In his essay, “The Freedom,” the great commentator on The Book of Zohar, Rav Yehuda Ashlag, wrote, “Anyone who eradicates a tendency from an individual and uproots it causes the loss of that sublime and wondrous concept from the world… From this we learn what a terrible wrong inflict those nations that force their reign on minorities, depriving them of freedom without allowing them to live their lives by the tendencies they have inherited from their ancestors. They are regarded as no less than murderers.”

The formidable challenge of the next French president will be to galvanize the starkly different parts of the French society into working for the benefit of the entire nation, just as different organs work for the benefit of the entire body. If successful, France will become a mighty nation, as its diversity will translate into agility, creativity, flexibility, and ultimately prosperity. If the new president fails to unite the French people, the country and its society will collapse. All they need to do is look to their ally on the west shore of the Atlantic to see how hard it is for a president to succeed when half the nation opposes him.

Treat Problems the Way Athletes Treat Weights

The human body is not the only example of complementary differences. All of nature consists of opposites that complement one another: light and dark, hot and cold, male and female, life and death. The same principle should apply to a healthy social life. The book, Likutey Halachot (Assorted Rules) writes, “The essence of vitality, existence, and correction is creation in achieved by people of differing opinions mingling together in love, unity, and peace.” The growing chasms in today’s societies indicate that we must intensify our work on unity accordingly.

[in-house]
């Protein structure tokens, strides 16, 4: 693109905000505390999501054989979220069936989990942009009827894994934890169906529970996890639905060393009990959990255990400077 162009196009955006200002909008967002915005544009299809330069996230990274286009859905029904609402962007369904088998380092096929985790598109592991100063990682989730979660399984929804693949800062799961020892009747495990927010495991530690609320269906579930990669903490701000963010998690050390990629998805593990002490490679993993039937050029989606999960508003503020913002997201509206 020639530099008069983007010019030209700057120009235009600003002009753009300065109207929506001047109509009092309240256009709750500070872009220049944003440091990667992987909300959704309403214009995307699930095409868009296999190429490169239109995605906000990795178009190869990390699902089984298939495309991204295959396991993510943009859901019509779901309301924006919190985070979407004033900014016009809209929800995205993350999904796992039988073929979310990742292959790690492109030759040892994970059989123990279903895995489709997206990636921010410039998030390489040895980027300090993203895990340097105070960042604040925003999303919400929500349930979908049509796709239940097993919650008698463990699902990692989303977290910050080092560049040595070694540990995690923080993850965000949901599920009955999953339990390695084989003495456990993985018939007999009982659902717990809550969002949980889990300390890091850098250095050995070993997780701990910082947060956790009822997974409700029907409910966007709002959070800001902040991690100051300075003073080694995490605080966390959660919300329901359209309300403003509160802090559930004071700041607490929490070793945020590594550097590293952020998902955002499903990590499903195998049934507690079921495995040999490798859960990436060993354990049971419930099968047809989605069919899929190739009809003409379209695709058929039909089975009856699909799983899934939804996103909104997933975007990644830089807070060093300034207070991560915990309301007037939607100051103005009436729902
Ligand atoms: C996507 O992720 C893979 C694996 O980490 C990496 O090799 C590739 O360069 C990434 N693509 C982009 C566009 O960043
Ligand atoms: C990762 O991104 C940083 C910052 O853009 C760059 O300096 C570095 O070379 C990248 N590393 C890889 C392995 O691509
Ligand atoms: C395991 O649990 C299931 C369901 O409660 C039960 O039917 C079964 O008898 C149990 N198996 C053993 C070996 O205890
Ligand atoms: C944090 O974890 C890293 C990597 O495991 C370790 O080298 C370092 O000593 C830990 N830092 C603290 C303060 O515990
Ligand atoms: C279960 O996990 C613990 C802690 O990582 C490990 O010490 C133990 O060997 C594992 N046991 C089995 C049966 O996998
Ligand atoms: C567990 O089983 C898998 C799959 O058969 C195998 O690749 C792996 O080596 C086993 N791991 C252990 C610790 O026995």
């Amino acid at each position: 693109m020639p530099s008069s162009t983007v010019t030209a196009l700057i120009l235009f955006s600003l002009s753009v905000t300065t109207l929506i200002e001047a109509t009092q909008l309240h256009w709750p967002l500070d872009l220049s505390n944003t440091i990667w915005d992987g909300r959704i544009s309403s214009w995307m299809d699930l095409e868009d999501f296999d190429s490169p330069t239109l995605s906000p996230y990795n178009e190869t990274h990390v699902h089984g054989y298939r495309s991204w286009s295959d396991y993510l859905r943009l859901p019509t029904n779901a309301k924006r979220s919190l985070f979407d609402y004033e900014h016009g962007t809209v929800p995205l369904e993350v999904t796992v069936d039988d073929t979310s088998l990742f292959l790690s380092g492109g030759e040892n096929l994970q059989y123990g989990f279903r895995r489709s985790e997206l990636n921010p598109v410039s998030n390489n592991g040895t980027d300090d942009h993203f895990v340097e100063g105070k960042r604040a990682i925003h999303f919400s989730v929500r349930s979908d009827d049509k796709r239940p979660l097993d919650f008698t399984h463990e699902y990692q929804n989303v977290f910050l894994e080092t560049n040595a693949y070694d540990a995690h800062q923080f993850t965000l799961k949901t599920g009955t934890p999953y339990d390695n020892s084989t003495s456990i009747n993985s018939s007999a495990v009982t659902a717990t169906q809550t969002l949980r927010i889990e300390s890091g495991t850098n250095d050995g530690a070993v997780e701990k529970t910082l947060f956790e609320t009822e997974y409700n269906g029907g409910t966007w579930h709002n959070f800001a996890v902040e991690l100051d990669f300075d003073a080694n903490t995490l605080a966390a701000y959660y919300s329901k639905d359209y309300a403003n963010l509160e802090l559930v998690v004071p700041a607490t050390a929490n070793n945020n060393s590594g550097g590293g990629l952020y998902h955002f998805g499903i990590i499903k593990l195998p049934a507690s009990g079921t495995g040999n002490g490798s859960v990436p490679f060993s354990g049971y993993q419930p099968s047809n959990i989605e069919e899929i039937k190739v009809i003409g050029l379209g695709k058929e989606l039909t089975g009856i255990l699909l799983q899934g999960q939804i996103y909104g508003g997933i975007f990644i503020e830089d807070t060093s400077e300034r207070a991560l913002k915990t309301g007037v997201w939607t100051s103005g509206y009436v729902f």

Indeed, problems are not meant to be solved; they are meant to be levers for greater social cohesion. In his book Letters of the Raiah, Rav Kook wrote, “The great rule about the war of views, when each view comes to contradict another, is that we need not contradict it, but rather build above it, and thereby ascend.”

The French need not conceal the chasms in the French society. Instead, they should preserve and cherish the various factions in society, and use what each of them has to offer for the benefit of the entire country. The differences among the French people enrich and vitalize the French society and add color to the country.

France’s future leader will have to maintain two opposite levels one atop the other—rifts and differences to the point of hatred, at the bottom, and atop it, a layer of solidarity and mutual responsibility. Social tensions will not vanish. On the contrary, they will grow and thereby enable and compel the French to build stronger bridges among them. In this way, the differences between the factions will not be revoked or suppressed, but rather embraced as contributors to the diversity and strength of a united French society.

In order to build their muscles, athletes force themselves to lift incrementally heavier weights. Likewise, the rifts within the French society are growing incrementally harder to overcome. If the French treat their rifts as opportunities to work harder on their (muscles of) connection, they will have a robust and powerful society. If they give up and do not try to lift the growing weight, it will undoubtedly crush them.